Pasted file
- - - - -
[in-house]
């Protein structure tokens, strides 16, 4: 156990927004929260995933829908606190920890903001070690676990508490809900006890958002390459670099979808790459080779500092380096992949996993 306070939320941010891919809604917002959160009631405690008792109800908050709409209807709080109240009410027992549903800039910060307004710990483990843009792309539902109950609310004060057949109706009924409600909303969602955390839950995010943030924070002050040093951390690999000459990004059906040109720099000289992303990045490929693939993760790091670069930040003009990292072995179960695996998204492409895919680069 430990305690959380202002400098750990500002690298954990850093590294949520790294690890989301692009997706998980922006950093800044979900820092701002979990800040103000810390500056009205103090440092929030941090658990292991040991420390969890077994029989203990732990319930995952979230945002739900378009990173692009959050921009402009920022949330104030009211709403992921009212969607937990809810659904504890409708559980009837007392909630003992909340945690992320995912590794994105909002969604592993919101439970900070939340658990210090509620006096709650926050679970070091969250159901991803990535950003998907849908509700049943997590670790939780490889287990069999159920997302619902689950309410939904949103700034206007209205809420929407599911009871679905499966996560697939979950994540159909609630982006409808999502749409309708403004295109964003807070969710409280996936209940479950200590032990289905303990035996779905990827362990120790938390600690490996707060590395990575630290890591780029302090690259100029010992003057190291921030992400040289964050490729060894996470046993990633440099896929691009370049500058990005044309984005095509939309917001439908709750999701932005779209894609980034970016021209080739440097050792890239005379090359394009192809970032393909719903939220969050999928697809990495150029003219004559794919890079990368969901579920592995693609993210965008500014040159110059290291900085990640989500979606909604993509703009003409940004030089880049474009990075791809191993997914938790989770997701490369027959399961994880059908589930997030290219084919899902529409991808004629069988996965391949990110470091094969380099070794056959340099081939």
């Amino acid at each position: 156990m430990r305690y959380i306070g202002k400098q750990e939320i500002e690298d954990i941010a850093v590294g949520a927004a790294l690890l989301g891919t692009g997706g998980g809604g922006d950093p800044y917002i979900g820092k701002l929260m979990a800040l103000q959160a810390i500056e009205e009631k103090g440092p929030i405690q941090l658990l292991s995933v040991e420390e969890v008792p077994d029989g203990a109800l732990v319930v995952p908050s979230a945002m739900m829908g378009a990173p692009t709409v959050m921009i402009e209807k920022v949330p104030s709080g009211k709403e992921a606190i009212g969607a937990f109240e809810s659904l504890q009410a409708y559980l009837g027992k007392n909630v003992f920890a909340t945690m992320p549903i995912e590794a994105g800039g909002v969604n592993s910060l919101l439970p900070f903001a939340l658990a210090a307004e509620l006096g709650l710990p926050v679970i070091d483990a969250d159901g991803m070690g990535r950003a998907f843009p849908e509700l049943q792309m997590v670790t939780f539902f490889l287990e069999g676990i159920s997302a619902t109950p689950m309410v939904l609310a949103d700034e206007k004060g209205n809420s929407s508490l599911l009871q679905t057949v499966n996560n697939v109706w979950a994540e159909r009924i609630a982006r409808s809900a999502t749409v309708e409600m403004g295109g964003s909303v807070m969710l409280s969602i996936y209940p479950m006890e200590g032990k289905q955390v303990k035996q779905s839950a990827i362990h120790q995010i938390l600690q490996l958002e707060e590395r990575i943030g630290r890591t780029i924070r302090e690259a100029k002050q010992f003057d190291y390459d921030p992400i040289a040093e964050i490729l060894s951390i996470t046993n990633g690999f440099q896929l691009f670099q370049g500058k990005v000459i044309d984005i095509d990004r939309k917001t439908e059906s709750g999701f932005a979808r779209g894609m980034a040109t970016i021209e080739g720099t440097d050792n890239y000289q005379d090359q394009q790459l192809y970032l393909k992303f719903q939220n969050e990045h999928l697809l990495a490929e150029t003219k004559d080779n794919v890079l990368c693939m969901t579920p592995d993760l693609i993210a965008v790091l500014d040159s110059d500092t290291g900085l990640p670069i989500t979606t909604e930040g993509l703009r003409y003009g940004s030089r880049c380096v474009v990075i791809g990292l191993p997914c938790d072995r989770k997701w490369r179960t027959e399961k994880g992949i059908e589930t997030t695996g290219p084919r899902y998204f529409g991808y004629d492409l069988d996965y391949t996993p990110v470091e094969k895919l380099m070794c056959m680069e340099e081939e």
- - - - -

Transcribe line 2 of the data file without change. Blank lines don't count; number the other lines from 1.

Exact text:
């Protein structure tokens, strides 16, 4: 156990927004929260995933829908606190920890903001070690676990508490809900006890958002390459670099979808790459080779500092380096992949996993 306070939320941010891919809604917002959160009631405690008792109800908050709409209807709080109240009410027992549903800039910060307004710990483990843009792309539902109950609310004060057949109706009924409600909303969602955390839950995010943030924070002050040093951390690999000459990004059906040109720099000289992303990045490929693939993760790091670069930040003009990292072995179960695996998204492409895919680069 430990305690959380202002400098750990500002690298954990850093590294949520790294690890989301692009997706998980922006950093800044979900820092701002979990800040103000810390500056009205103090440092929030941090658990292991040991420390969890077994029989203990732990319930995952979230945002739900378009990173692009959050921009402009920022949330104030009211709403992921009212969607937990809810659904504890409708559980009837007392909630003992909340945690992320995912590794994105909002969604592993919101439970900070939340658990210090509620006096709650926050679970070091969250159901991803990535950003998907849908509700049943997590670790939780490889287990069999159920997302619902689950309410939904949103700034206007209205809420929407599911009871679905499966996560697939979950994540159909609630982006409808999502749409309708403004295109964003807070969710409280996936209940479950200590032990289905303990035996779905990827362990120790938390600690490996707060590395990575630290890591780029302090690259100029010992003057190291921030992400040289964050490729060894996470046993990633440099896929691009370049500058990005044309984005095509939309917001439908709750999701932005779209894609980034970016021209080739440097050792890239005379090359394009192809970032393909719903939220969050999928697809990495150029003219004559794919890079990368969901579920592995693609993210965008500014040159110059290291900085990640989500979606909604993509703009003409940004030089880049474009990075791809191993997914938790989770997701490369027959399961994880059908589930997030290219084919899902529409991808004629069988996965391949990110470091094969380099070794056959340099081939």